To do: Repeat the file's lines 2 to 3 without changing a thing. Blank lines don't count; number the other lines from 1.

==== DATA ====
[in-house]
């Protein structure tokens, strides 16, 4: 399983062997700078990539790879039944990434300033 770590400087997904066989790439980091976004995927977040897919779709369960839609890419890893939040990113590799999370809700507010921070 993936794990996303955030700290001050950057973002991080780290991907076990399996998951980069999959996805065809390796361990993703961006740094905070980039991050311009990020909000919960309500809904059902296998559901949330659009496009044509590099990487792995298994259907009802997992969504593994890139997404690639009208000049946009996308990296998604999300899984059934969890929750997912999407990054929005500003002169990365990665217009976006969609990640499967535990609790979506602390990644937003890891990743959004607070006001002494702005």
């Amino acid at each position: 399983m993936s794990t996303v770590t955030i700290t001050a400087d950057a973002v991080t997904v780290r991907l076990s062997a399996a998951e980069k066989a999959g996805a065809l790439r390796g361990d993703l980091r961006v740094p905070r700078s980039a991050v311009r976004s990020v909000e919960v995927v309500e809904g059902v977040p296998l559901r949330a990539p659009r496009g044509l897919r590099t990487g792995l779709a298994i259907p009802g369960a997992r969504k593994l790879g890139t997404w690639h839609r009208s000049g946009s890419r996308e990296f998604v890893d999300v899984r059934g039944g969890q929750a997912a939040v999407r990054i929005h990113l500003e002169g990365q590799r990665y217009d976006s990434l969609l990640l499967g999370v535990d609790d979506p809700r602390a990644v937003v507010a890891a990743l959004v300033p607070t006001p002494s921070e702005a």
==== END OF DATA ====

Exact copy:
């Protein structure tokens, strides 16, 4: 399983062997700078990539790879039944990434300033 770590400087997904066989790439980091976004995927977040897919779709369960839609890419890893939040990113590799999370809700507010921070 993936794990996303955030700290001050950057973002991080780290991907076990399996998951980069999959996805065809390796361990993703961006740094905070980039991050311009990020909000919960309500809904059902296998559901949330659009496009044509590099990487792995298994259907009802997992969504593994890139997404690639009208000049946009996308990296998604999300899984059934969890929750997912999407990054929005500003002169990365990665217009976006969609990640499967535990609790979506602390990644937003890891990743959004607070006001002494702005």
């Amino acid at each position: 399983m993936s794990t996303v770590t955030i700290t001050a400087d950057a973002v991080t997904v780290r991907l076990s062997a399996a998951e980069k066989a999959g996805a065809l790439r390796g361990d993703l980091r961006v740094p905070r700078s980039a991050v311009r976004s990020v909000e919960v995927v309500e809904g059902v977040p296998l559901r949330a990539p659009r496009g044509l897919r590099t990487g792995l779709a298994i259907p009802g369960a997992r969504k593994l790879g890139t997404w690639h839609r009208s000049g946009s890419r996308e990296f998604v890893d999300v899984r059934g039944g969890q929750a997912a939040v999407r990054i929005h990113l500003e002169g990365q590799r990665y217009d976006s990434l969609l990640l499967g999370v535990d609790d979506p809700r602390a990644v937003v507010a890891a990743l959004v300033p607070t006001p002494s921070e702005a």